What I Want 'Pink Haters' To Understand

by Marla Khan-Schwartz

October is typically a month that showcases 31 days of pink ribbons, endorsements from various agencies that become “all pink,” and the message of breast cancer awareness seemingly shoved down your throat. Opinions usually come out of the woodworks in full force regarding agencies that may not place the majority of their funding towards research.

I have to admit, I felt that way for a long time as well. It wasn’t because I didn’t believe that breast cancer was a big deal, but rather I just didn’t know enough about it or the disease to understand why there was an entire month devoted to this cause. I became aware of breast cancer on the day I was diagnosed with it at the age of 35. All of a sudden, all of the pink ribbons, the fundraisers, the walks, and the constant information that I had neglected to pay that much attention to, quickly became my reality.

When you are diagnosed with breast cancer, you eventually become an expert in awareness. That awareness plagues you daily. You are constantly aware of your past and present, but apprehensive about your future. As a matter of fact, I find it hard to look past my life more than two weeks from now. When you’ve had cancer, it becomes very difficult to see yourself in 30 years because you are not sure if you will be around. Being in remission is not a guarantee of life and therefore not a guarantee of your future.

Breast Cancer Awareness Month eventually meant something to me. I equate it to a birthday celebration in a sense. It’s a time for me to remember the treatments that I endured, and celebrate being alive. It’s a time for me to remember those that have been lost to this terrible disease. It is also a time for me to plug my own opinions to my friends and family on social media and elsewhere about the importance of prevention, primary care and maintenance.

Research is important and essential when we hope to find a cure for breast cancer. Donations are a huge part of funding for research; however there can be a lot of concern about how much money goes directly towards research. I understand the concern and I encourage you to look into agencies that fund 100% of your dollars towards research or find out what percentage of your money goes towards research and where the rest of it goes. In some cases, some agencies state that they “support breast cancer research,” and decorate their products with bright pink ribbons, but do not give a dime towards the cause itself.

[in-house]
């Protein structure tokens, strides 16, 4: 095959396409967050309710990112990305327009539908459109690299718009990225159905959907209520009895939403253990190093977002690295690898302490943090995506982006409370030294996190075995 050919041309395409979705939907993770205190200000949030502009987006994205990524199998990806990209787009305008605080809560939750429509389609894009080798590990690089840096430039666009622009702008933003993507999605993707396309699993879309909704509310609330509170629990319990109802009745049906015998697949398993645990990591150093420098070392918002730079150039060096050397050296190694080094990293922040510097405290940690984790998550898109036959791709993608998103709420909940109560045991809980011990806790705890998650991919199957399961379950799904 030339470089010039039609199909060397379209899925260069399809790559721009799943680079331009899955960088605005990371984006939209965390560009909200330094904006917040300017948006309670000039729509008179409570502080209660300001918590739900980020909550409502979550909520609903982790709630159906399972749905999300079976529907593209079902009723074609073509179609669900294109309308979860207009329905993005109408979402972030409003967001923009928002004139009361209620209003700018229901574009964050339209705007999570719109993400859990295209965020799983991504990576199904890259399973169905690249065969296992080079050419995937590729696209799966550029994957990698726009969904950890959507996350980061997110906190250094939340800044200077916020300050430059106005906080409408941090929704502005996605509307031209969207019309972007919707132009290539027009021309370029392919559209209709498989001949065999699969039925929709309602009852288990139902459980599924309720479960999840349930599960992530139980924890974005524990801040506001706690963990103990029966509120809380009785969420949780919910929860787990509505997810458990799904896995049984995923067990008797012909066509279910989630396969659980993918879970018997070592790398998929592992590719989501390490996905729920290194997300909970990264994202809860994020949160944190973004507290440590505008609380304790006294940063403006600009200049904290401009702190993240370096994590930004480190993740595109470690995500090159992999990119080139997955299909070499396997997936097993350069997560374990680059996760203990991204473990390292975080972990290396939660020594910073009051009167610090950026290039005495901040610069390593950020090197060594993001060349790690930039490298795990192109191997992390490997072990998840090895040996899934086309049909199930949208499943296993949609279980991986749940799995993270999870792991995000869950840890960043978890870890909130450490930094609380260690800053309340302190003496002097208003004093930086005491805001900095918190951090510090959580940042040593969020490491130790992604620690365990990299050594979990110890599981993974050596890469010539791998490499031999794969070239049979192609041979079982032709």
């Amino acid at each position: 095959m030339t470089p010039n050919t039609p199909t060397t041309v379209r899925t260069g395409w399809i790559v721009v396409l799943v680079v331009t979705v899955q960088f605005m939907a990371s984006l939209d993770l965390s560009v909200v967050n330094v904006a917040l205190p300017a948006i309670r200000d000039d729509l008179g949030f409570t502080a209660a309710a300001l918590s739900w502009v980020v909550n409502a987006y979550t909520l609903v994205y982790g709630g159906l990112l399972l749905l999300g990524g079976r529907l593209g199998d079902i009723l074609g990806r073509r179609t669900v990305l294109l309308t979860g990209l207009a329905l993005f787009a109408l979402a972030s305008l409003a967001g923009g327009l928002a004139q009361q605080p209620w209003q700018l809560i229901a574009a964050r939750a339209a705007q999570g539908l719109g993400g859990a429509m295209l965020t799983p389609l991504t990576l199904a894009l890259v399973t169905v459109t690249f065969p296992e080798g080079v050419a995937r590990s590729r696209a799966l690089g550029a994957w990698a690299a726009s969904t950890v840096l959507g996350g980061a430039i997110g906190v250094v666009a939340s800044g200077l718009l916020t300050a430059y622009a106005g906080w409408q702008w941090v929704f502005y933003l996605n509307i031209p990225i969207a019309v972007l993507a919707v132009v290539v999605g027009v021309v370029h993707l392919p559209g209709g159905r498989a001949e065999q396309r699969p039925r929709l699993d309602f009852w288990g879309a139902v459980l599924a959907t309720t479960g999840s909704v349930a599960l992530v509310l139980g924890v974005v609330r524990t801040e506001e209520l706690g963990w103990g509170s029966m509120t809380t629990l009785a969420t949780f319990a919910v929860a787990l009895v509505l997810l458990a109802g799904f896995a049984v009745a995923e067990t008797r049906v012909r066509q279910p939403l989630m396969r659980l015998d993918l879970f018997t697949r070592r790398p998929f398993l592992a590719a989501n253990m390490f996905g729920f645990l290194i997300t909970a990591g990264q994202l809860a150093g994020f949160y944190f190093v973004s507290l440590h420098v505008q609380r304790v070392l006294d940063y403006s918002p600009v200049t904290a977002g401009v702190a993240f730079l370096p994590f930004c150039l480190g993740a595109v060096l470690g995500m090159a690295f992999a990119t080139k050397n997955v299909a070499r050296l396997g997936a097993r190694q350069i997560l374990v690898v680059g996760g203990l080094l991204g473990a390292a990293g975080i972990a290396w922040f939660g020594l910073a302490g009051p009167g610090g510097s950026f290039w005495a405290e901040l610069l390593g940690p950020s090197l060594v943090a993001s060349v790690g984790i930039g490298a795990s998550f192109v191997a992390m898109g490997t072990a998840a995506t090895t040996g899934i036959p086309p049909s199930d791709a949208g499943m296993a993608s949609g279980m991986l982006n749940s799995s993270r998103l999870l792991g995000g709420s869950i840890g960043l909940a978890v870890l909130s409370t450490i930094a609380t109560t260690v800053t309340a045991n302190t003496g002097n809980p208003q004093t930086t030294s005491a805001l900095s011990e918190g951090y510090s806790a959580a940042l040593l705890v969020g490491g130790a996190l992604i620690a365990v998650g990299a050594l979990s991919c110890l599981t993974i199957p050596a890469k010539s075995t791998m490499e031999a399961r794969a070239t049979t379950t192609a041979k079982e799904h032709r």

Once you have had breast cancer or know someone who has had breast cancer, the cause becomes more than just funding for research. Many women struggle with depression, anxiety and an overall lack of support once they are diagnosed. There are few to turn to at times that may fully understanding, and the internal angst that can ensue is relentless. Eradicating cancer in your body does not take away the lifelong psychological impact it may have.

Many agencies that ask for funding are also supporting groups, online forums and symposiums for women to find support amongst one another. No matter what stage you are in, metastatic or not, these groups of women can be essential during breast cancer maintenance. You may think all of the walks and the pink are unnecessary, but know that all of us that have been directly affected do not typically walk around in pink tutus and dance in spiritual circles on a regular basis or have a goal of being obnoxious, but rather we do it because we are able to.

Sometimes just being amongst others who have been affected by breast cancer is empathetic enough. Seeing pink splattered all over television for a month does not seem that bad anymore. It reminds us that we are here.

If you are bitter about where your money is going, do your research and find an agency that meets your needs. Don’t just turn a blind eye. Giving money to agencies that fund for support groups, symposiums, free mammograms, and other preventative activities is essential. We need funding for research towards finding a cure, but there are many other facets of breast cancer that need to be funded for as well.

This month is not meant to annoy you, but is meant to throw this awful disease in your face for 31 days so that you are aware that not only can your seemingly perfect life be impacted at any point by a diagnosis to you or a loved one, but that it can also bring people together that have endured the journey. It’s about solidarity, strength and perseverance.

Breast cancer is the leading cause of death in women under the age of 40. There is no guarantee that I will be around for many years to come. I will continue to support the cause to find a cure for this awful disease but take care of myself at the same time with the resources that are available. Breast Cancer Awareness Month lasts for 31 days a year but for many, like me, it will span the rest of my life.


A Reformed Pink Hater